Posted by: Rael Kalley | November 22, 2009

16. Take a lude off your mind

It’s remarkable how a small, seemingly innocuous event can trigger enormous and far reaching consequences. 

As recently as a week ago if I wanted to go to a particular restaurant, I’d go to that restaurant. 

Simple. 

Now, if I want to go to a restaurant I have to notify the head of my security detail three days in advance. 

They immediately dispatch a team to the chosen location in order to perform an initial risk assessment. 

This data is brought back to the security command centre and is circulated to security experts around the globe for evaluation. 

Following said evaluation, providing my visit to the restaurant is deemed an acceptable risk, an advance team sets up a three block perimeter around the restaurant at the same time as security and background checks are being conducted on the owners and staff. This usually results in partial restaffing of the restaurant and sometimes even leads to a sudden change of ownership. 

By the time my heavily armoured limo delivers me to the restaurant, all tables but mine, will be occupied by security specialists masquerading as humans out on a lunch break and several dozen snipers will have taken up positions in strategic positions around the facility. 

And it is like this 24/7. My home and office are surrounded by guards and even a simple trip to the store to buy milk has become a highly choreographed, planned and rehearsed event.

Malka’s crate is under 24 hour surveillance and two ferocious looking German Sheppard’s shadow her every movement, including bowel, it seems. They look so silly with their little secret agent sunglasses. 

It has taken a bit of getting used to. Gimalle and I found it a bit disconcerting for the first few days to wake up in the morning and see heavily armed, dark suited people standing at the foot of our bed talking into their sleeves.

And don’t get me started on what visits to the bathroom are like.

“What on earth is going on,” you ask? 

Well, it seems that my posting last week caused quite a stir.

I wrote that one of the reasons why we often don’t achieve our goals is not because we don’t know what to do but rather because we choose not to do what is necessary to do in order to achieve our goals and that the reason we choose not to do so is simple. It is just not important enough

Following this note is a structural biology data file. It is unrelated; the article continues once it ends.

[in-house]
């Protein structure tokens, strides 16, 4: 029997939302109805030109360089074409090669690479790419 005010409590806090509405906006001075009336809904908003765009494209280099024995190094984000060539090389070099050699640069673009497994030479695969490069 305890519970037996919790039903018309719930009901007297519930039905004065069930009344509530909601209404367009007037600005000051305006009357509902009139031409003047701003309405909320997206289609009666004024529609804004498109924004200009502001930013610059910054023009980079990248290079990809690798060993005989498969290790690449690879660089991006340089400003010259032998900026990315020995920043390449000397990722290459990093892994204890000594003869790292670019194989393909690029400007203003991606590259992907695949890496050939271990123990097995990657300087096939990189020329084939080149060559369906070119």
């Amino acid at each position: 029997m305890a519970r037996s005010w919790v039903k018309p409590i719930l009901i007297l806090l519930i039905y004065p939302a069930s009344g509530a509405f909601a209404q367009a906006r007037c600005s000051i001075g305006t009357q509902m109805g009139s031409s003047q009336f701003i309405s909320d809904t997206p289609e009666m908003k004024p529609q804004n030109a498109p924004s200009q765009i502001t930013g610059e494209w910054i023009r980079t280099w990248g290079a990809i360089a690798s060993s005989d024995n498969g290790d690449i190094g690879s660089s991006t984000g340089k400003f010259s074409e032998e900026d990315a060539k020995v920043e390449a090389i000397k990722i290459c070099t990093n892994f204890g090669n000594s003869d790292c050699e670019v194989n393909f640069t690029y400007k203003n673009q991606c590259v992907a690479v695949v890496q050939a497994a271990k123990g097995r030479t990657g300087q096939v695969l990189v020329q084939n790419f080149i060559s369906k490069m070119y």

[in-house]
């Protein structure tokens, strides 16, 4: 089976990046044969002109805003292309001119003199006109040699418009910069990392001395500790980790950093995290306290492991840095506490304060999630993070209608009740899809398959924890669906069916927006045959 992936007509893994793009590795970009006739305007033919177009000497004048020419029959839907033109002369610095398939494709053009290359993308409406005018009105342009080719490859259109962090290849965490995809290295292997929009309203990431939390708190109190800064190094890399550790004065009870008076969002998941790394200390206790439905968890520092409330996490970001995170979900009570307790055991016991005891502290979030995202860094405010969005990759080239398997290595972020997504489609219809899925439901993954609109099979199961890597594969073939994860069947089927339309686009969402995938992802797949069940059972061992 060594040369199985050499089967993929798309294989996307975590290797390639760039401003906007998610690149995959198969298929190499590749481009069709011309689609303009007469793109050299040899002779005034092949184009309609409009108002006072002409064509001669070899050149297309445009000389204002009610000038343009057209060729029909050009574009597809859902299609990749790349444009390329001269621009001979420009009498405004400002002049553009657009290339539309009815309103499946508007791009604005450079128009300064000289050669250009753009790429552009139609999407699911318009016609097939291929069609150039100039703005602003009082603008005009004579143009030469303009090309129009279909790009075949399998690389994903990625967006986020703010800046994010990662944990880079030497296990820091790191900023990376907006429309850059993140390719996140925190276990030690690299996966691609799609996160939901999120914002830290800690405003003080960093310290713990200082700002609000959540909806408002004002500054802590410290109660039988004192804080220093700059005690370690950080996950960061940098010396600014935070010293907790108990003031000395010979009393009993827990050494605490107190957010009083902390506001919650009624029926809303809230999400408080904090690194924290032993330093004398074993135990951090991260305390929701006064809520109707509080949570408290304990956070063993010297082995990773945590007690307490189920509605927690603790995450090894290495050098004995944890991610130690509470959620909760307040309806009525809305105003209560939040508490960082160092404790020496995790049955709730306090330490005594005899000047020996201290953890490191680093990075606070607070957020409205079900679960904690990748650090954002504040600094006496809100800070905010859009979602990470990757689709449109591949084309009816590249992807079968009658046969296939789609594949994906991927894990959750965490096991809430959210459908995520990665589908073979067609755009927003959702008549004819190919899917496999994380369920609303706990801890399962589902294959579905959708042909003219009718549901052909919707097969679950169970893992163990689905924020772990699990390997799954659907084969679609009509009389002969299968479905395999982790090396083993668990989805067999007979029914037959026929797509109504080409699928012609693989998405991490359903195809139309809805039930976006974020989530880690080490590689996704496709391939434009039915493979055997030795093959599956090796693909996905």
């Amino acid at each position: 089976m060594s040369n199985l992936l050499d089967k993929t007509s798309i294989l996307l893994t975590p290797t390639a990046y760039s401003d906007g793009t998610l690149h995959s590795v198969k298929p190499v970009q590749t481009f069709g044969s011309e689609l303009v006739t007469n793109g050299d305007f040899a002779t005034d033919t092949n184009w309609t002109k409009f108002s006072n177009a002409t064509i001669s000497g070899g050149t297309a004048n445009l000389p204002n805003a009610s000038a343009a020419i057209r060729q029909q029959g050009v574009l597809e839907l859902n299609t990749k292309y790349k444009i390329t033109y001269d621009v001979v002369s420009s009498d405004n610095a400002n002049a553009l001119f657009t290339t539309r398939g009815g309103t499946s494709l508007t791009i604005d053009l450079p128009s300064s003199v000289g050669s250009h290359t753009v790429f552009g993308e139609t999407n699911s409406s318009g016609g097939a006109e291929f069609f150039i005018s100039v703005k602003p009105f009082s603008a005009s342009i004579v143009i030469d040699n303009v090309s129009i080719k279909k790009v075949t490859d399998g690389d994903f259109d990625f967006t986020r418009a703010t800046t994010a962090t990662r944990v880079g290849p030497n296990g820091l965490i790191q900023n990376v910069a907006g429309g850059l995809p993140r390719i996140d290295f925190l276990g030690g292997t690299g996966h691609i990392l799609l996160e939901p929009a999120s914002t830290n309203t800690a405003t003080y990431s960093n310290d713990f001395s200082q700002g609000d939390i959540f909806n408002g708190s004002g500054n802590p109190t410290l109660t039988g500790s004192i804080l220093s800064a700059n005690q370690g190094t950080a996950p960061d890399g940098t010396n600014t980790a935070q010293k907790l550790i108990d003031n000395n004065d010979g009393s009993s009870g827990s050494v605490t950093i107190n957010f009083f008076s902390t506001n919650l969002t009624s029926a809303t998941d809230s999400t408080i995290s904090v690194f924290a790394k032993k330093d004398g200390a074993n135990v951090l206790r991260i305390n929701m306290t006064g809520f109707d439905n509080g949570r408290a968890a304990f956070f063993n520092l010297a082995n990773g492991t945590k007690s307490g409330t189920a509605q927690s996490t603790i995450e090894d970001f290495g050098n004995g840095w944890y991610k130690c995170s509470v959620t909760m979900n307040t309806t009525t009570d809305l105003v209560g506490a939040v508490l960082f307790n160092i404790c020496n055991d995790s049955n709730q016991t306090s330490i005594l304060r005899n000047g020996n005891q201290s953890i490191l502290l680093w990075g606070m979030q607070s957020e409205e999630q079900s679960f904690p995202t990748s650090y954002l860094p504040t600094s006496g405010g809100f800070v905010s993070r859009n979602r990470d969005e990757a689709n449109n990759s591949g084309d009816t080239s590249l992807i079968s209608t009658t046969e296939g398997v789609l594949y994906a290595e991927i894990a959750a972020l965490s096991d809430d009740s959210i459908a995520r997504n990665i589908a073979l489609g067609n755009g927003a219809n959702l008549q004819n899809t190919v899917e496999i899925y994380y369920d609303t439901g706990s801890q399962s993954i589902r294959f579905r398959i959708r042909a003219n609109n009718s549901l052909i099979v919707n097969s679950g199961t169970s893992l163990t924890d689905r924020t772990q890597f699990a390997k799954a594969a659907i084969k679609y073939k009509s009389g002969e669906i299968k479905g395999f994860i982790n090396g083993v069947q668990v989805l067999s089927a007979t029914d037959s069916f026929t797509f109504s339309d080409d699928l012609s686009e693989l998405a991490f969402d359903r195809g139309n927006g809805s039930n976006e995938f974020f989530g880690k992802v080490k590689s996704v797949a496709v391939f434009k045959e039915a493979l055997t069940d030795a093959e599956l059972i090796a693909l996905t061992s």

It seems several readers did not agree with me and voiced their displeasure through email. 

As I’m sure you realize, a man of my stature does not receive unsolicited email. Email addressed to me passes through several layers of human screeners, each of whom removes those deemed too insignificant to warrant my attention, before passing the surviving email up to the next level. 

Well, it seems that one email that survived the screeners and reached the desktop of my Senior Executive Assistant, First Class contained the following;

“… you don’t know what you are talking about. How dare you tell me what is important in my life and that I have choices. I don’t. You don’t know anything about me and how difficult my life is and will always be and there’s nothing I can do about it because every time I try it doesn’t work. So what’s the point in trying? You are cruel and insensitive and stupid. If it was important then, obviously I would do it, so there! Stop writing about stuff you know nothing about. Life isn’t about choice it’s about what happens, you $%&^ moron.” 

My Senior Executive Assistant, First Class, upon reading this invective laden note immediately contacted the Ultra Senior Executive Vice President, Security who determined there was a clear and present threat to my safety and instantly ordered the above described security.

As these security folks are the same ones who guard the Prime Ministers residence, he also provided me with a heavy statue to carry at all times.

Shortly thereafter I was shown the email. I read it and, feeling rather foolish, asked, “how do you pronounce $%&^?”

I want my old life back and my advisors tell me that the only way they can guarantee my safety is for me to write a retraction.

So here goes. 

The reason we frequently do not achieve our goals is not because we don’t know what to do. It is because we do know what to do, we just don’t do it.

And the reason we don’t do it is not because it’s not important enough, it is because it is not a high enough priority for us. 

There, that’s better isn’t it?

Till we read again.


Responses

  1. Good one, I like it. Instead of a retraction maybe this person(?) should spend a period of time in training with Malka and learn their proper place.


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